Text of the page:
Now for a couple criticisms. First, the name. As much as I love this little place, is “Randazzo’s” really the name you want to go with? It was a good think I ate before I found out the actual name or I might not have taken it as seriously (figured out what the name was when as I picked up a menu mid-eating). Problem being, they’re only a moth old, they can’t exactly start changing names now…or maybe they can, what the fuck do I know? My second issue was inconsistency with the aesthetic they were trying to create. They were promoting themselves as fun and original. While eating there, a customer and the owner/manager got into a conversation about another, more popular deli, to which the owner/manager said the place is good but overpriced and too plain, too ordinary. He said that’s where Randazzo’s would be different. And it’s true, the menu selection is interesting and the prices are pretty decent. But, then you look at their fridge for beverage selection and it’s the same old soda schlock: pepsi, coke, etc. If you want to be original why not be original, why not get some boylan’s. I would have loved to chow down on my sandwich with some black cherry soda from boylan’s. And take it a step forward, get the minimum license you need to sell beer, beer and a sandwich is a staple lunch and you already have one of the best american breweries in your borough, Brooklyn Brewery. It would have been great to have my sandwich accompanied with some Brooklyn Pennant Ale. But oh well, no use crying over milk that isn’t even there to be spilt. My final complaint is the little blurb they have on the front of their take out menu. Mostly it’s fine except that the first sentence says “for over 80 years, our family has been in Sheepshead Bay, providing this neighborhood with the highest quality foods and customer satisfaction.” But they only opened a month ago. So, what’s the deal? Did they own another place before? Were they just giving out food to the neighborhood for 80 years before they decided to open up shop? I don’t know, and I didn’t read it until I got home so I didn’t get a chance to ask. It’s not a big deal, but it irks me a bit.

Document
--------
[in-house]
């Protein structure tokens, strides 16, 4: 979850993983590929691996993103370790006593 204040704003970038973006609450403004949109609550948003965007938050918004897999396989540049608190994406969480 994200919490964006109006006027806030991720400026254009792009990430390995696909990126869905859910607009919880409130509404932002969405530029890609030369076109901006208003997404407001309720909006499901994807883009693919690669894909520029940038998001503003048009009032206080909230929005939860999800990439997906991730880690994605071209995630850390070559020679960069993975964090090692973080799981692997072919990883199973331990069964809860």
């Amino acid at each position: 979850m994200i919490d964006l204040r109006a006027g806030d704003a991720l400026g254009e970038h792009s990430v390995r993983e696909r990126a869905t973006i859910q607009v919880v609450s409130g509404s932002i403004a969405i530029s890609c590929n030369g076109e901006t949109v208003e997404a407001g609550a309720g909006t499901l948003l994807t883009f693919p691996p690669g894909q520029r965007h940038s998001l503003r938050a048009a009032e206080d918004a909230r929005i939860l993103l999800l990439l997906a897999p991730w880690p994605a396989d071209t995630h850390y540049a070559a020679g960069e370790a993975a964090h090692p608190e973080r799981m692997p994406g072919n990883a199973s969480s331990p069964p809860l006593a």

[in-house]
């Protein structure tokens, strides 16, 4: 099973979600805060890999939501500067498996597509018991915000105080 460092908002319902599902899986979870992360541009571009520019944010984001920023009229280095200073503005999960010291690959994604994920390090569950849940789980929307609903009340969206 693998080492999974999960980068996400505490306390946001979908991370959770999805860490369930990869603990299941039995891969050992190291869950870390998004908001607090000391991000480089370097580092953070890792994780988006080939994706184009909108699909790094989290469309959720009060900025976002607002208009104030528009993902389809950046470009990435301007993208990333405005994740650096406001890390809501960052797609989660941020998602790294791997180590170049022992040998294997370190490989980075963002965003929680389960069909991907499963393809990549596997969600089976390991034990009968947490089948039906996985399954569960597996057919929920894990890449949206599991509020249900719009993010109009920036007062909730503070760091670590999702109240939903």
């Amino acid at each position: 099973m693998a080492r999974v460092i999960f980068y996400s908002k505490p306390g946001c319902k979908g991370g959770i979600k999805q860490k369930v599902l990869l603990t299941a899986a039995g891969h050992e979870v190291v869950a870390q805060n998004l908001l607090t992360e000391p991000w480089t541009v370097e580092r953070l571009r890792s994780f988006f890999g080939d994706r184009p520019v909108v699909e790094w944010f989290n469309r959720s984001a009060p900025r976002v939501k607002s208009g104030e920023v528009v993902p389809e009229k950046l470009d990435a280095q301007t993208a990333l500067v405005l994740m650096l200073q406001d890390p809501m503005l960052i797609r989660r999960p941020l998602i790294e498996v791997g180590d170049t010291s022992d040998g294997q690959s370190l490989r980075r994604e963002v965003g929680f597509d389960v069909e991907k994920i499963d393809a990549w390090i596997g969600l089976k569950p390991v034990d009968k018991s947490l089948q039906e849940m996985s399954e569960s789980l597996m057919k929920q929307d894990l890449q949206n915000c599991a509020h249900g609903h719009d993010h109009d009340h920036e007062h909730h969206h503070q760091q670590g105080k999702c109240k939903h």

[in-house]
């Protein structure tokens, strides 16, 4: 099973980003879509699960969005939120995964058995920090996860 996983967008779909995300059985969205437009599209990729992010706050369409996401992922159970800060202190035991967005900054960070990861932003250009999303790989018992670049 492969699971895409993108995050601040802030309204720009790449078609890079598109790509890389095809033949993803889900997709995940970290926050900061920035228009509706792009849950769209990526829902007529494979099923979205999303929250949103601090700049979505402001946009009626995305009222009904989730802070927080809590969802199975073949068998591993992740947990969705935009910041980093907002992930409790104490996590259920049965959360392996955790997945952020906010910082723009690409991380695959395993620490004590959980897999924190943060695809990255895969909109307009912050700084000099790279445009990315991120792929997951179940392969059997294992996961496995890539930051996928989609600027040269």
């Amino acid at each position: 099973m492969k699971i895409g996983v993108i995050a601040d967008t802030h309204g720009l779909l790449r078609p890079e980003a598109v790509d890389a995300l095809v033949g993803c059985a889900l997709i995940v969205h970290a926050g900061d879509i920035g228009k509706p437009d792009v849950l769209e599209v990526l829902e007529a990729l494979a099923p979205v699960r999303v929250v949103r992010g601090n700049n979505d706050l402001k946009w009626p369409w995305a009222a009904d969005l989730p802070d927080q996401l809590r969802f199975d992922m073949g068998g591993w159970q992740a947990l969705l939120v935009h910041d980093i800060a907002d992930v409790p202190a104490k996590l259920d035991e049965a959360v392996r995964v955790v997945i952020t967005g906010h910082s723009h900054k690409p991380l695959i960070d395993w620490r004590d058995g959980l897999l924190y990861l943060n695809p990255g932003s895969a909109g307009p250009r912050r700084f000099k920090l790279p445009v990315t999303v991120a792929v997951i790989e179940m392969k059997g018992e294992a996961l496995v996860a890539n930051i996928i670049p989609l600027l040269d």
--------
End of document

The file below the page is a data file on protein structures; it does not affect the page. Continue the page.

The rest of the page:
Overall the place was still great, of course I only ate two sandwiches so I’ll have to make several more trips to increase the sample size, you know, FOR SCIENCE! I’ve used enough adjectives already to explain how much I enjoyed this place, so I’ll throw it over to Homer Simpson to give a more audio/visual explanation of how much I liked this place: Homer’s review.